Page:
Grayson Perry (b.1960)
Grayson Perry (b.1960)
Grayson Perry (b.1960)
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Artist's Resale Right ("Droit de Suite"). Artist's… Read more
Grayson Perry (B.1960)

We've Found the Body of Your Child

Grayson Perry (B.1960)
We've Found the Body of Your Child
glazed earthenware
18 7/8 x 11 x 11in. (48 x 28 x 28cm.)
Executed in 2000
Laurent Delaye Gallery, 2001.
Acquired from the above by the present owner.
M. Holborn (ed.), 100: The Work that Changed British Art, London 2003, no. 94, pp. 192-193 (illustrated in colour).
J. Klein, Grayson Perry, London 2009, p. 80 (illustrated in colour pp. 80-81).
E. Booth-Clibborn, R. Cork, et al (ed.), The History of the Saatchi Gallery, London 2011, p. 371 (illustrated in colour).

London, Laurent Delaye Gallery, Self Portrava, 2001.
Exh. cat., New Labour, London, Saatchi Gallery, May 2001 (illustrated in colour, unpaged).
London, Victoria Miro Gallery, Grayson Perry, October - November 2004.
Pittsburgh, The Andy Warhol Museum, Grayson Perry, April 2006.

Special notice
Artist's Resale Right ("Droit de Suite"). Artist's Resale Right Regulations 2006 apply to this lot, the buyer agrees to pay us an amount equal to the resale royalty provided for in those Regulations, and we undertake to the buyer to pay such amount to the artist's collection agent. VAT rate of 20% is payable on hammer price and buyer's premium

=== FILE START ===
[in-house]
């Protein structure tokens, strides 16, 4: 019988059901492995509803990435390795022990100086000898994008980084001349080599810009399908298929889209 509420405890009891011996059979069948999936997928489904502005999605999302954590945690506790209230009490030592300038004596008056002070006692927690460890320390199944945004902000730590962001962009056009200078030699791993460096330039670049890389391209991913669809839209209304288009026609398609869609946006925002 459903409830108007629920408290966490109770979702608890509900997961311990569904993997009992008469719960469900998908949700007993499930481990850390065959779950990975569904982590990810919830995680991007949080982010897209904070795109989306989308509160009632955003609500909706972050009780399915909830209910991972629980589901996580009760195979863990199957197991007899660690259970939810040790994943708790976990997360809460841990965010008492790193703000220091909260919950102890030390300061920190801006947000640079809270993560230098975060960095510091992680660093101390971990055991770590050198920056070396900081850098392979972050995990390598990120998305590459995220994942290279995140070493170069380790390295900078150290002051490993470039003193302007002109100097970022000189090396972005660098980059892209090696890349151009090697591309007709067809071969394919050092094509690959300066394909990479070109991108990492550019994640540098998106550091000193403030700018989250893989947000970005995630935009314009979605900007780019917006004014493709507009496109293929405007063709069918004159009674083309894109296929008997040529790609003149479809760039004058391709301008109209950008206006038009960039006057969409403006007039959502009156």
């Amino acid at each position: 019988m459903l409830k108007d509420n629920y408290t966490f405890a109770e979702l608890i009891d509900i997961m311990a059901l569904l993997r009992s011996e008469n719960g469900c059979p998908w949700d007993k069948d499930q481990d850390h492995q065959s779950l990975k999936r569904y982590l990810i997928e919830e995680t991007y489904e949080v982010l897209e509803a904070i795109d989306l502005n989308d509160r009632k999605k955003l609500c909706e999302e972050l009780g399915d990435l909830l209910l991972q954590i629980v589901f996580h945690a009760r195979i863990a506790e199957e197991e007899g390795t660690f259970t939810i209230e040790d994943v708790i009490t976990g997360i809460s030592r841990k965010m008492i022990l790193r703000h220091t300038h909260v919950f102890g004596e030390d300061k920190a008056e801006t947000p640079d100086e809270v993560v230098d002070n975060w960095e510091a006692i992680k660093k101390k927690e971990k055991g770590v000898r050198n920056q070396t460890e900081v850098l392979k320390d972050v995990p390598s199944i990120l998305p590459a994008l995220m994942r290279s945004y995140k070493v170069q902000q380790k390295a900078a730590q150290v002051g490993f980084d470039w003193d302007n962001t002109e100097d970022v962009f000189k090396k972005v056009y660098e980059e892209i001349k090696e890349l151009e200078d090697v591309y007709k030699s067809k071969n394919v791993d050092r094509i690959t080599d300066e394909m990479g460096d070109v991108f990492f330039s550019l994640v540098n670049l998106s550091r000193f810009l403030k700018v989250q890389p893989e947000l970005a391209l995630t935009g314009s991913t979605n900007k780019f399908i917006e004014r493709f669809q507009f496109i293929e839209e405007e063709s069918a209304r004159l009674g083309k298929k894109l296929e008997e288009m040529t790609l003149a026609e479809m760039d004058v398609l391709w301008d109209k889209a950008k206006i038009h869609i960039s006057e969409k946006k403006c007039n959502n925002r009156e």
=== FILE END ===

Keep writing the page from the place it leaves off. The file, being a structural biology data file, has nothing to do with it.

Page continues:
Brought to you by

Leonie Mir
Leonie Mir

Lot Essay

'I was looking, too, at a number of Brueghel paintings, including the Hunters in the Snow, whose composition provided the inspiration for this pot. I wanted ambiguity, so there’s a woman with the dead body of her child in front of her, surrounded by figures, some of whom look like soldiers. Is she being arrested, or is she being comforted? I also had in mind the Tom Waits song ‘Georgia Lee’, a ballad sung by a father for his child who is found dead in the woods.

The phrases on the pot are things that many parents find themselves saying: ‘Never did me any harm’ or ‘Never have kids’, which my own mother used to say a lot. These phrases are the thin end of the wedge of child abuse: they’re about the way we don’t take children seriously or treat them as equals.

This has become one of my better-known works but it was odd, because most people didn’t actually look at it.'

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